Fresh batch of cancer drugs in T&T

By Shaliza Hassanali
Cancer patients can expect some relief soon as the first batch of fresh oncology drugs arrived in T&T yesterday.

Confirmation came from Health Minister Terrence Deyalsingh at yesterday’s post-Cabinet media briefing at the Office of the Prime Minister, St Clair.

Although the Ministry of Health in a press release on Tuesday had promised a shipment of cancer medication would arrive in the first week of this month for immediate distribution, Deyalsingh said the delivery process had been fast tracked and the medication was now in T&T.

“I have been working with our procurement partner, Nipdec, to try to get the drugs in earlier. I have been doing this over the past three weeks.

“Nipdec has assured me that the first major shipment of oncology drugs, including other pharmaceuticals, will start to arrive in the country from September 1 through the first week in September,” Deyalsingh added.

Once the drugs were cleared and sent to the warehouse, Deyalsingh said it would be distributed expeditiously to all the public health institutions that treated oncology patients.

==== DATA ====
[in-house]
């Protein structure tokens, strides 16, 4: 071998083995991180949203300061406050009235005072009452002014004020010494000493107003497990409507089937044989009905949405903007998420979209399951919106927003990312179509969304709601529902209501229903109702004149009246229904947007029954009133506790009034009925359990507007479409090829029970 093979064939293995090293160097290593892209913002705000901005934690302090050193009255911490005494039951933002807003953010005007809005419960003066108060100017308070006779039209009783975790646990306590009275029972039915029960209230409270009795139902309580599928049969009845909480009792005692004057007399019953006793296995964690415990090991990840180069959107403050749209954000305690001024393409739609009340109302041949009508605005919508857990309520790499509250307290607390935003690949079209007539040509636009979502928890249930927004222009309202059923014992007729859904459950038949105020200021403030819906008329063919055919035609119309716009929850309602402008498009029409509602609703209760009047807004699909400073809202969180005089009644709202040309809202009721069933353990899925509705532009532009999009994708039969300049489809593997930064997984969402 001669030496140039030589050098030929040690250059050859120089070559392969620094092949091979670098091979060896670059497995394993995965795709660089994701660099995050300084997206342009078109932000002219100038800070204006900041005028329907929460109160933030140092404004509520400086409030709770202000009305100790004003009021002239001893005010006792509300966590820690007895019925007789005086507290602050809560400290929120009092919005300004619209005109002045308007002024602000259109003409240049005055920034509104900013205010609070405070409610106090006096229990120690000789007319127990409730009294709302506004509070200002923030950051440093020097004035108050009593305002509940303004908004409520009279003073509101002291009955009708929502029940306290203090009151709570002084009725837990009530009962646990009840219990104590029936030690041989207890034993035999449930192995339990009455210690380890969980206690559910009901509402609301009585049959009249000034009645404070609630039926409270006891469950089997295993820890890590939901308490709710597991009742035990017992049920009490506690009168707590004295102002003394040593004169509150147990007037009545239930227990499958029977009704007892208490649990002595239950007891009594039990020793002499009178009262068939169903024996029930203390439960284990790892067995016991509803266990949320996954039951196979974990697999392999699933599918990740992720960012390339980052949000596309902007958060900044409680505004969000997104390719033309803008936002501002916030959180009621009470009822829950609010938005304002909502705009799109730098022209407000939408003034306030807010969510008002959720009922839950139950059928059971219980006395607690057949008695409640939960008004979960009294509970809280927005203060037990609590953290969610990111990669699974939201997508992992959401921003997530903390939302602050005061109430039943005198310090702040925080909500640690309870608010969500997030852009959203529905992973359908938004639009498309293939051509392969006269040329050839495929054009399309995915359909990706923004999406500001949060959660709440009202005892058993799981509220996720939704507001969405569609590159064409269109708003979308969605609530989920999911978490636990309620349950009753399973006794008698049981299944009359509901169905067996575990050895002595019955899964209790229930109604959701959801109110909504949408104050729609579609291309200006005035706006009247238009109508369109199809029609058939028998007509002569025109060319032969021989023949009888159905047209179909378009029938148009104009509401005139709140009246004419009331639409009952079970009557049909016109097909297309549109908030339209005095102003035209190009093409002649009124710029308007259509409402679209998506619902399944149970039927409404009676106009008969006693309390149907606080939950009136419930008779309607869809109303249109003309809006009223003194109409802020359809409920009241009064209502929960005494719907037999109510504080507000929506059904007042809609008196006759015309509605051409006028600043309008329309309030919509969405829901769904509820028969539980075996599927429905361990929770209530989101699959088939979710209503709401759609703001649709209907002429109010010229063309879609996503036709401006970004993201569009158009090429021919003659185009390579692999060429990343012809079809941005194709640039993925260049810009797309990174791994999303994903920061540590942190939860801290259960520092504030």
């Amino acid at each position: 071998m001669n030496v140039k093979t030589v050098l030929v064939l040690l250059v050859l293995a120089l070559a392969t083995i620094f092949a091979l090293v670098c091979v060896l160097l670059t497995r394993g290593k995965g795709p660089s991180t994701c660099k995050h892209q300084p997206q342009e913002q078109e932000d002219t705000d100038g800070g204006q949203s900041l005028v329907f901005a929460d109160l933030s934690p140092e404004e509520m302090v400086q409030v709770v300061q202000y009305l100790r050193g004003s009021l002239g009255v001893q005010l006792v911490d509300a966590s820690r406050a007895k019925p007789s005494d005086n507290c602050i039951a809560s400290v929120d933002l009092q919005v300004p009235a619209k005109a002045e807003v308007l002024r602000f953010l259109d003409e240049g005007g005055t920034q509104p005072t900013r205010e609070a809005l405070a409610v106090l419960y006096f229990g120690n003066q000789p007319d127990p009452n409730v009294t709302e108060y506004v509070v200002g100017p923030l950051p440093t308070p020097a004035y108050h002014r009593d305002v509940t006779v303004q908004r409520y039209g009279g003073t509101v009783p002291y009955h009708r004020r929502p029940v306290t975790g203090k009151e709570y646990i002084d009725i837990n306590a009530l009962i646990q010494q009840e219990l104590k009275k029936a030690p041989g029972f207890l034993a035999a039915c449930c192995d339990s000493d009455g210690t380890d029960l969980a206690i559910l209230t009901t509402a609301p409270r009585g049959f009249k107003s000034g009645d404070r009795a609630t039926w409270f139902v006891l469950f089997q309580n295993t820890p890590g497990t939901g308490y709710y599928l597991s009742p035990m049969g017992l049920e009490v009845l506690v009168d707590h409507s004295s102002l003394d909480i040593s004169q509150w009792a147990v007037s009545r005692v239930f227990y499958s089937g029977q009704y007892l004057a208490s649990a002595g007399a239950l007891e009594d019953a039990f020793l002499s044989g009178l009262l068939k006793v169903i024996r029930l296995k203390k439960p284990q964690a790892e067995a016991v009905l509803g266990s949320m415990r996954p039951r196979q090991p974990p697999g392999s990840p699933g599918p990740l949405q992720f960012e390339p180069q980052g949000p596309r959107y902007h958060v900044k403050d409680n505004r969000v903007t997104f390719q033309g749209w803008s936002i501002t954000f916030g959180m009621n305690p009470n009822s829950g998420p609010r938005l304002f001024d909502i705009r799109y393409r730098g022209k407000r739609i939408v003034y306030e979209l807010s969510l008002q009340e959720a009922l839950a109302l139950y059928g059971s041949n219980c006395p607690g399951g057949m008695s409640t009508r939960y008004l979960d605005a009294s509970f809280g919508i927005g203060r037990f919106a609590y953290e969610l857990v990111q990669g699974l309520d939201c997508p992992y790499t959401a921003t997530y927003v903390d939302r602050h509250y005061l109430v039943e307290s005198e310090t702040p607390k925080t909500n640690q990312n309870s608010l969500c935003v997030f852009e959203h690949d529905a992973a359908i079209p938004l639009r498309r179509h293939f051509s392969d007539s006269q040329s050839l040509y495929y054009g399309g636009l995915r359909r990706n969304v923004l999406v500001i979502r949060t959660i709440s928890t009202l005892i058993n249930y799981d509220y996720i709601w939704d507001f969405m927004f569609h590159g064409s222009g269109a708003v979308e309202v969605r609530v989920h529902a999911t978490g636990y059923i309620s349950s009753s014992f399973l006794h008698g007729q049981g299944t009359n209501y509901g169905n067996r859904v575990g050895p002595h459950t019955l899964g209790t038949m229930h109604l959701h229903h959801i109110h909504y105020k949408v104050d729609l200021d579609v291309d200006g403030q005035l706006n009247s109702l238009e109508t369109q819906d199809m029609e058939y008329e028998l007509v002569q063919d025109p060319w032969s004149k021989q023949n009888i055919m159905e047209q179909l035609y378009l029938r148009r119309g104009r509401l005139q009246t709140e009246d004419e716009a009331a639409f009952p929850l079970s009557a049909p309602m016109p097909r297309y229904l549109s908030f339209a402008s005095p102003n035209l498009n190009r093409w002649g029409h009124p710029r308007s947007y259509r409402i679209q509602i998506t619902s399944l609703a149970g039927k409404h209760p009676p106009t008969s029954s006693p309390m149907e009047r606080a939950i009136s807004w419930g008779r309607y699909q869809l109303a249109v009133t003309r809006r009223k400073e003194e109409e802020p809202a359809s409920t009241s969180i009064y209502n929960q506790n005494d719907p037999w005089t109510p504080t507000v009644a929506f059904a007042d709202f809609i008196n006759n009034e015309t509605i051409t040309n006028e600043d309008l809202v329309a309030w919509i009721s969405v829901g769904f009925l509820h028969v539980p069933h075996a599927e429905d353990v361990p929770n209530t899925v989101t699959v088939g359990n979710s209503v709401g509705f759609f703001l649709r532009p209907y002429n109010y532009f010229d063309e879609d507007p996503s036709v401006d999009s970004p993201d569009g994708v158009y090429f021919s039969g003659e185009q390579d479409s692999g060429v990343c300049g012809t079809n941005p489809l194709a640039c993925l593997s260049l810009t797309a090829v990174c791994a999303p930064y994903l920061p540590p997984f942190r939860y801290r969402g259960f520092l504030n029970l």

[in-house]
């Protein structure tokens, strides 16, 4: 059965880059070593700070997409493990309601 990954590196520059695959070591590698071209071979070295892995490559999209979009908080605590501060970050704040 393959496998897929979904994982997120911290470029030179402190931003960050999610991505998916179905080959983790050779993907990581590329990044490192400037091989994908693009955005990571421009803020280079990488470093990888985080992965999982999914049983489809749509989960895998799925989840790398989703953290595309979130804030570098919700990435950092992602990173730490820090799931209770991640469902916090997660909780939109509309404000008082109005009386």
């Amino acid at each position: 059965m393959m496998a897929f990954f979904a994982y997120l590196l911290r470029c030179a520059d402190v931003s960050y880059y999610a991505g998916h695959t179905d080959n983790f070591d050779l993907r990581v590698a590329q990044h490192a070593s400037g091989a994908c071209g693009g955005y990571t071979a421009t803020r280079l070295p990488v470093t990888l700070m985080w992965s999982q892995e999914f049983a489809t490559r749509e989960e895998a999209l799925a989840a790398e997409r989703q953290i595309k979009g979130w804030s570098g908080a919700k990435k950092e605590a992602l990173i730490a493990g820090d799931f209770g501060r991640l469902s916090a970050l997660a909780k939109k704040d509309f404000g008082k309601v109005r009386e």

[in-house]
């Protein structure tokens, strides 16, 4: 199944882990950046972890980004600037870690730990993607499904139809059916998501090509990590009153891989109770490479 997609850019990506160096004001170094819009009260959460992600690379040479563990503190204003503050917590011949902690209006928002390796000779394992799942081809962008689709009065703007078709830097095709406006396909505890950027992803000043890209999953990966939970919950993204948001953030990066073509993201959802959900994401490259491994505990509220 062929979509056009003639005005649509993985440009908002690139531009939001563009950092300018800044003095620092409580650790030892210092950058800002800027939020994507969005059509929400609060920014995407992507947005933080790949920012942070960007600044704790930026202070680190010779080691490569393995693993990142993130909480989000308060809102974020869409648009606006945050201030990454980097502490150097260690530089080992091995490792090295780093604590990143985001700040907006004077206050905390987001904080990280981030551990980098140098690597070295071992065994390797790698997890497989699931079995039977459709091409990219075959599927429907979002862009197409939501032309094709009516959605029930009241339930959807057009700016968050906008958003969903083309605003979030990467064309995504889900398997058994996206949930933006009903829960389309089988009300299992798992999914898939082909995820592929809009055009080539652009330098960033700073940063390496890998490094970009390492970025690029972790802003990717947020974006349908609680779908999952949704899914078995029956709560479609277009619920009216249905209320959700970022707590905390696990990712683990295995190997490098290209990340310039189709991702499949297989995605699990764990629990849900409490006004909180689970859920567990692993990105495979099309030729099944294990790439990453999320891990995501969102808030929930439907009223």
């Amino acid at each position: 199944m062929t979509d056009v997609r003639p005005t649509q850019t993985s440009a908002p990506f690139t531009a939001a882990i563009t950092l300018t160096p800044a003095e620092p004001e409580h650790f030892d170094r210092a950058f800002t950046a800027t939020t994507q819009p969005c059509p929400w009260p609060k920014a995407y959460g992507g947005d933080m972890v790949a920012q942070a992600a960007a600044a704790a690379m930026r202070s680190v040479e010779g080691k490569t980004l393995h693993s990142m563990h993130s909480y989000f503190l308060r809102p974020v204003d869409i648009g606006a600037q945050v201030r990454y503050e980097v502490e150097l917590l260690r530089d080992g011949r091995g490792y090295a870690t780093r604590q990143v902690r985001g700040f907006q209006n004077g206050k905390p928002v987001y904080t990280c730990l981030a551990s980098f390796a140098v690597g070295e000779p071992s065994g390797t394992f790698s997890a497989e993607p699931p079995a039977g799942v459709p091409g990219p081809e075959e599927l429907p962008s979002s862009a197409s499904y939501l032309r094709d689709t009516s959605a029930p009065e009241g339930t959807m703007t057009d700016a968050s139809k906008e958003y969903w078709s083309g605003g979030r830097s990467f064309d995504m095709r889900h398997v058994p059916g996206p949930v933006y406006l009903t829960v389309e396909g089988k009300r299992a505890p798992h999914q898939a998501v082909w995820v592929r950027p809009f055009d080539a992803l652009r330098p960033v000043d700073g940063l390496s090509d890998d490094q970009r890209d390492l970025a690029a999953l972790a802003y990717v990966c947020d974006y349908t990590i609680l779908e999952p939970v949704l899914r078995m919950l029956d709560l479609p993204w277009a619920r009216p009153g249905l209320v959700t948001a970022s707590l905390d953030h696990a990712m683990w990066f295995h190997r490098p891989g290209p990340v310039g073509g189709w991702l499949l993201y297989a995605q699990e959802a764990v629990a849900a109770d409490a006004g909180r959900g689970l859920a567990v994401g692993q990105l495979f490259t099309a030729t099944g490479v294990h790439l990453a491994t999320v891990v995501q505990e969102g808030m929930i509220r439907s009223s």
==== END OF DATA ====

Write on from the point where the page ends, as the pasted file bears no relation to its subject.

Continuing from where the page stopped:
These institutions include the St James Radiotherapy Centre, Port-of-Spain General Hospital, Sangre Grande Hospital, Eric Williams Medical Sciences Complex and San Fernando General Hospital.

However, Deyalsingh said the drugs would not be available at private pharmacies.

“These oncology drugs are for the public sector,” he said.

In the midst of a critical shortage of medi­cation at the nation’s hospitals and health centres, which had left some cancer patients fearful that they may die, Finance Minister Colm Imbert last month disclosed that $245 million had been approved to bring relief.

Yesterday, Deyalsingh assured a second batch of oncology drugs would arrive in the third and fourth weeks of this month and, in one month’s time, the country would have its full supply of oncology drugs.

He noted part of the problem for issues like the shortage was that the ministry had neglected its role to oversee its contract partners, like Nipdec and GMRTT. However, he said it had since established a monitoring and evaluation division which would hold to account partners who it relied on to provide goods and services.

“It is my intention and responsibility that once drugs are available internationally and once our chain management systems are working that these perennial and annual shortages of critical drugs, like oncology drugs, should be a thing of the past,” Deyalsingh promised. (Trinidad Guardian)

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